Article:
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Discussion Starter · #1 ·
Had the Gladius for 2 seasons and I absolutely love it. This season my wife decided to ride as a passenger more than riding her own bike and the crowd we hang out with are mostly cruisers. Couple of days ago I got the blessing from the old lady to get a cruiser.

Despite the fact that i can walk into the garage and choose which bike to take for a ride. Is it really practical to have 2 bikes? To those of you who owns 2 or more bikes at home, do you spend most of the time with 1 particular bike and the other one barely see sunlight?
 

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For several years I would use my FJR whenever I was expecting to ride more than an hour or so and I would take the SV for hooliganism and errands and such around town. I enjoyed having both bikes in Miami and used them each enough to justify keeping them for very different purposes. In the last year or so I have been less interested in long rides or touring so the FJR has been used a lot less, to the point that I am seriously considering selling it. So, being practical, if the bikes are good for different purposes and you use them both, I would say it makes sense. If they are essentially interchangeable, it doesn't. However, not much about riding motorcycles is practical, so make yourself happy.
 

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Had the Gladius for 2 seasons and I absolutely love it. This season my wife decided to ride as a passenger more than riding her own bike and the crowd we hang out with are mostly cruisers. Couple of days ago I got the blessing from the old lady to get a cruiser.

Despite the fact that i can walk into the garage and choose which bike to take for a ride. Is it really practical to have 2 bikes? To those of you who owns 2 or more bikes at home, do you spend most of the time with 1 particular bike and the other one barely see sunlight?

Yes. Different bikes for different situations. Sport bikes when I want to take the twisties and cruisers when I want to do a long haul. If you have the money and space, keep both. If you don't. Pick the one you will use more. plus if your wife is letting you have more than one, you should be trying for three and not downsizing.
 

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Not at all. I ride 2 bikes. Zx10 and sv650

Zx gets 4k-6k miles a year in it. I use it for +100 mile trips and high speed riding

Sv650 gets 12-15k miles a year. I use it for everything else.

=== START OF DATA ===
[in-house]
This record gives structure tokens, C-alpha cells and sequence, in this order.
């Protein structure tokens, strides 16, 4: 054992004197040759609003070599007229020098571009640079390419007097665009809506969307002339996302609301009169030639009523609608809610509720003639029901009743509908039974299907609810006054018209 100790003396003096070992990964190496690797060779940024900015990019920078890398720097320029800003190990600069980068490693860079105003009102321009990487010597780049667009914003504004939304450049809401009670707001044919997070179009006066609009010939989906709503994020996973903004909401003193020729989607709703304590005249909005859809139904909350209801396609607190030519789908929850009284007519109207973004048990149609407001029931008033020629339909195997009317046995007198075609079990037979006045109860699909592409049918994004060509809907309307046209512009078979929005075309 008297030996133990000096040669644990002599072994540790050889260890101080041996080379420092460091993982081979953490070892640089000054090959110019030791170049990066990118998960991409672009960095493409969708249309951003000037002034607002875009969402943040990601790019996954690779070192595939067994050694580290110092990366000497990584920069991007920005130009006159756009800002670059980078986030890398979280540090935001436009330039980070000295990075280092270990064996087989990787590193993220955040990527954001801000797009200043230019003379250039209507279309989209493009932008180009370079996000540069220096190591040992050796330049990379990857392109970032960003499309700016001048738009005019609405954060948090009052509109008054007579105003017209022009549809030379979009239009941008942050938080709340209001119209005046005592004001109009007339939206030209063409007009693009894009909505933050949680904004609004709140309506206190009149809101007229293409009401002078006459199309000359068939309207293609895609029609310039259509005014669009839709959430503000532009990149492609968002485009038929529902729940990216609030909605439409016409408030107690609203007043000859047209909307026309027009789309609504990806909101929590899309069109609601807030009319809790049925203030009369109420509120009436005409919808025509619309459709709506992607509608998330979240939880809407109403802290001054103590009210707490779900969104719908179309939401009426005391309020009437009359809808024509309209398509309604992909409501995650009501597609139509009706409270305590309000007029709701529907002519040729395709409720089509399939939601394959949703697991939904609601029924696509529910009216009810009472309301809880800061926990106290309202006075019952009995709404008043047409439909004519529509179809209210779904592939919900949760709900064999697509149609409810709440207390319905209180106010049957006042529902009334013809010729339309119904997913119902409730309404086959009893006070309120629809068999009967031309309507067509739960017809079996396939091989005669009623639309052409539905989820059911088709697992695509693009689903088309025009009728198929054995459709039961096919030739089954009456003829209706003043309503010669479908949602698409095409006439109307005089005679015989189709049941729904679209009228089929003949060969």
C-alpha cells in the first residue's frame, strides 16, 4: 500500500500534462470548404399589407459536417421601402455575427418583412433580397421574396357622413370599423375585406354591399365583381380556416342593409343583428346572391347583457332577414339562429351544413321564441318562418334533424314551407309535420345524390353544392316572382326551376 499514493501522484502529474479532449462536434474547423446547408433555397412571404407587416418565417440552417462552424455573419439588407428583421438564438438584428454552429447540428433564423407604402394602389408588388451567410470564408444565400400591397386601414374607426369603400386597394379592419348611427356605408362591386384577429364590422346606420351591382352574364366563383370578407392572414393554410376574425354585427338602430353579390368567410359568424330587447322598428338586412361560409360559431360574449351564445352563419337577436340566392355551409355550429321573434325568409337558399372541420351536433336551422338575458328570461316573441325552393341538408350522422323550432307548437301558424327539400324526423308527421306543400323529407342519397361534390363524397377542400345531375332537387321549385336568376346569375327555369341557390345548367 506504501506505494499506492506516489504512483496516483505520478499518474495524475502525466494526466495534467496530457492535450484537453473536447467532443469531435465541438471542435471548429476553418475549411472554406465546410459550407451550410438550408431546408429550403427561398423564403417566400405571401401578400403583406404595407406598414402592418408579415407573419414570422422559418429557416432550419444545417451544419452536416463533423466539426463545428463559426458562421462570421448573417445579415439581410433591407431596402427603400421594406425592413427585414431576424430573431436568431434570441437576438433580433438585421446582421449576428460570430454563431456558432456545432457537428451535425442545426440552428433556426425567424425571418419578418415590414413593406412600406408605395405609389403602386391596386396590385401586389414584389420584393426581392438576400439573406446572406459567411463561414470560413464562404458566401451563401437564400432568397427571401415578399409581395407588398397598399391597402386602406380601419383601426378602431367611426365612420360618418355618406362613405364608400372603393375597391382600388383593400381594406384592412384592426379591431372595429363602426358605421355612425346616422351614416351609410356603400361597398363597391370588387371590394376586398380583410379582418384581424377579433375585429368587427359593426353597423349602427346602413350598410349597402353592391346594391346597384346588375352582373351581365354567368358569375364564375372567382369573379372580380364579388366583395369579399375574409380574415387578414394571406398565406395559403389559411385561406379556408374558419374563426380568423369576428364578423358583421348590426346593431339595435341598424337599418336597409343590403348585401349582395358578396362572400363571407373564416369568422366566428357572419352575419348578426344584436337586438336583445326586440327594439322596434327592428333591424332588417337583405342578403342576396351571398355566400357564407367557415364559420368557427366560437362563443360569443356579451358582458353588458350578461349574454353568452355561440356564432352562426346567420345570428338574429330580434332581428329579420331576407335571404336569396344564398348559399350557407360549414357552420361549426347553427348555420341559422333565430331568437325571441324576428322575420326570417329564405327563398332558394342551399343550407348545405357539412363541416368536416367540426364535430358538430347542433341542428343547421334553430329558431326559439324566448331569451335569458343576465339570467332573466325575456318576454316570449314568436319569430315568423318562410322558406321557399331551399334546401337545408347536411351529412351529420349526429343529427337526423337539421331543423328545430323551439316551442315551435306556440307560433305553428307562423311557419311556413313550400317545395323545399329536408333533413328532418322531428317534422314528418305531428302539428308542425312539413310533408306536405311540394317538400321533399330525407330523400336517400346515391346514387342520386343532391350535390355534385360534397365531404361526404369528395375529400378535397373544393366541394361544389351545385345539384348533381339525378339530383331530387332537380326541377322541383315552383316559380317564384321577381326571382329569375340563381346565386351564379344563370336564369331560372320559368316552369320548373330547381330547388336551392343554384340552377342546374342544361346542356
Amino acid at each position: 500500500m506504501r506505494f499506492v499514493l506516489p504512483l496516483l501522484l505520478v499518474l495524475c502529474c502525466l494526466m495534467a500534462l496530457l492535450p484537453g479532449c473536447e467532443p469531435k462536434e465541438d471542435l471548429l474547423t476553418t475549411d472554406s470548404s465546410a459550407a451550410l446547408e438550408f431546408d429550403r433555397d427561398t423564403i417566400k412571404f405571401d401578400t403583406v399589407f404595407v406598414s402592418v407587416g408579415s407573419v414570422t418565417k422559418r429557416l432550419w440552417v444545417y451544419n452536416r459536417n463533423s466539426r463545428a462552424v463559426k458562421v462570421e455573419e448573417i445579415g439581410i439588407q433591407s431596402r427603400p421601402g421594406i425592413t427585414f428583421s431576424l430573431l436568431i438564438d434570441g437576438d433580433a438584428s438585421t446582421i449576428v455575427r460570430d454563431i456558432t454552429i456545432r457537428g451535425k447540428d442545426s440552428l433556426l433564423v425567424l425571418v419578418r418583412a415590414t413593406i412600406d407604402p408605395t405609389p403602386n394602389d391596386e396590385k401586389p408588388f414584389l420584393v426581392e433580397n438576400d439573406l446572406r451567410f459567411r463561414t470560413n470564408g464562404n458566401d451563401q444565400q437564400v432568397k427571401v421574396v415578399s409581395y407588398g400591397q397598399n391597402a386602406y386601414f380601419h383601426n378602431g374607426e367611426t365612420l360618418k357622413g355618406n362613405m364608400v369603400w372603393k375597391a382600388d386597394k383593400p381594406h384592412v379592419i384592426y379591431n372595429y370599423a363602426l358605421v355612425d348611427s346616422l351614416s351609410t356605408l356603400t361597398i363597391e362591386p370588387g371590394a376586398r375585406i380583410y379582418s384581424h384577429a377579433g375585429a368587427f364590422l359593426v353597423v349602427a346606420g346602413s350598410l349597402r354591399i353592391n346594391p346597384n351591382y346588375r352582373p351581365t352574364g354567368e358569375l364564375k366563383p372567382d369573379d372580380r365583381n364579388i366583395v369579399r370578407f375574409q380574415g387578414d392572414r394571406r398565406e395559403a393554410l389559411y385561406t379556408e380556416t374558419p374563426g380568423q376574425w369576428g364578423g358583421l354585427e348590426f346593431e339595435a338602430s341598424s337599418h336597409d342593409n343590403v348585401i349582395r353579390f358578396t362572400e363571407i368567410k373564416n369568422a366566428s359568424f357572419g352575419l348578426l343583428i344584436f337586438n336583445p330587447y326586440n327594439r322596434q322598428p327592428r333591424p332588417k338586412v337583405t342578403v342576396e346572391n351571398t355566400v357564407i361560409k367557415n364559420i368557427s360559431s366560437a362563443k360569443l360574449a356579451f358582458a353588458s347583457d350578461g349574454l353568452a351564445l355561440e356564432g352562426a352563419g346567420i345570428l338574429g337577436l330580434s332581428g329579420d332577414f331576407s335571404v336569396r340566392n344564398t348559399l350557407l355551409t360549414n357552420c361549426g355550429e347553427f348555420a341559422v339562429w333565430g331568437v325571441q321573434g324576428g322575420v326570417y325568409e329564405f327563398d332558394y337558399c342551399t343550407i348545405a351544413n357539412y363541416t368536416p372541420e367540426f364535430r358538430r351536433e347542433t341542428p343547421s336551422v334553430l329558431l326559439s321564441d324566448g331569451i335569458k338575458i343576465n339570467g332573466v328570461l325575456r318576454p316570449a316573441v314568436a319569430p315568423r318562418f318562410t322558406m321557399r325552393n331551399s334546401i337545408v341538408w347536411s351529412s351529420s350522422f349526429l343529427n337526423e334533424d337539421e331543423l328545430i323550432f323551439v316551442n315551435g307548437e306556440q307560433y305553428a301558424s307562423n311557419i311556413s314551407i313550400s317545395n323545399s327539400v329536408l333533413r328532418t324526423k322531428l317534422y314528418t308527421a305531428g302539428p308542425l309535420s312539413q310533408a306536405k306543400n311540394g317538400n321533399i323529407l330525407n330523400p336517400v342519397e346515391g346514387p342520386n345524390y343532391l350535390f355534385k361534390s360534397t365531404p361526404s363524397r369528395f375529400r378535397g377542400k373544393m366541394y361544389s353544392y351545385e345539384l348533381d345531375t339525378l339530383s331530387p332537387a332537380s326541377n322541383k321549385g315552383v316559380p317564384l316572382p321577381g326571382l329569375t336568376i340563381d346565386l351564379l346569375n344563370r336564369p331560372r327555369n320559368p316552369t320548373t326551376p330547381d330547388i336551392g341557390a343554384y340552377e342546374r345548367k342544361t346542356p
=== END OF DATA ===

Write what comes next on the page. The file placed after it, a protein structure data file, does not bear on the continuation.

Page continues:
The main benefit is if a bike goes down I'm still riding. Like the previous post said, if you're not overlapping the usage and you can afford it, keep them both.


Sent from my Motorcycle iPhone app
 

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I have had my 2002 SV650 for several years. Last year, I added a "cruiser" (although I'm reluctant to call it that) -- a 2003 Moto Guzzi California EV.

The Guzzi scratches a umber of itches: quirky Italian import; limited production bike with high-end components; "traditional" styling (trying to avoid the "cruiser" word again); the urge to have "something different."

After years of touring on the SV, it also fills a number of my needs: better touring capability; better weather protection; more relaxed riding position; hard, lockable luggage; a number of windscreen options; more room for camping gear; better two-up capability.

The SV is seeing less use, obviously. The Guzzi is proving to be a capable bike in the twisties, and a decent around-town bike, as well as a great mile-muncher. Yet, I don't see myself selling the SV any time soon. First, it still brings me more enjoyment than the money I could get for it if I sold it. Second, I still have my soft luggage, and I still occasionally tour on it. Third, it's such a versatile mount, that I don't think I'm done with it. In fact, I'm exploring the idea of doing a mild cafe treatment to it. (I'm in the process of obtaining all of the parts that I'll need.) If I can find a good deal on a leather suit, I may also do a few track days with it.

So, if you have the disposable income, space, and time to devote to two motorcycles, count your blessings -- and your motorcycles! Who says you have to have only one?



As far as which "cruiser" to get, pm me and I'll tell you why you should consider a Moto Guzzi California.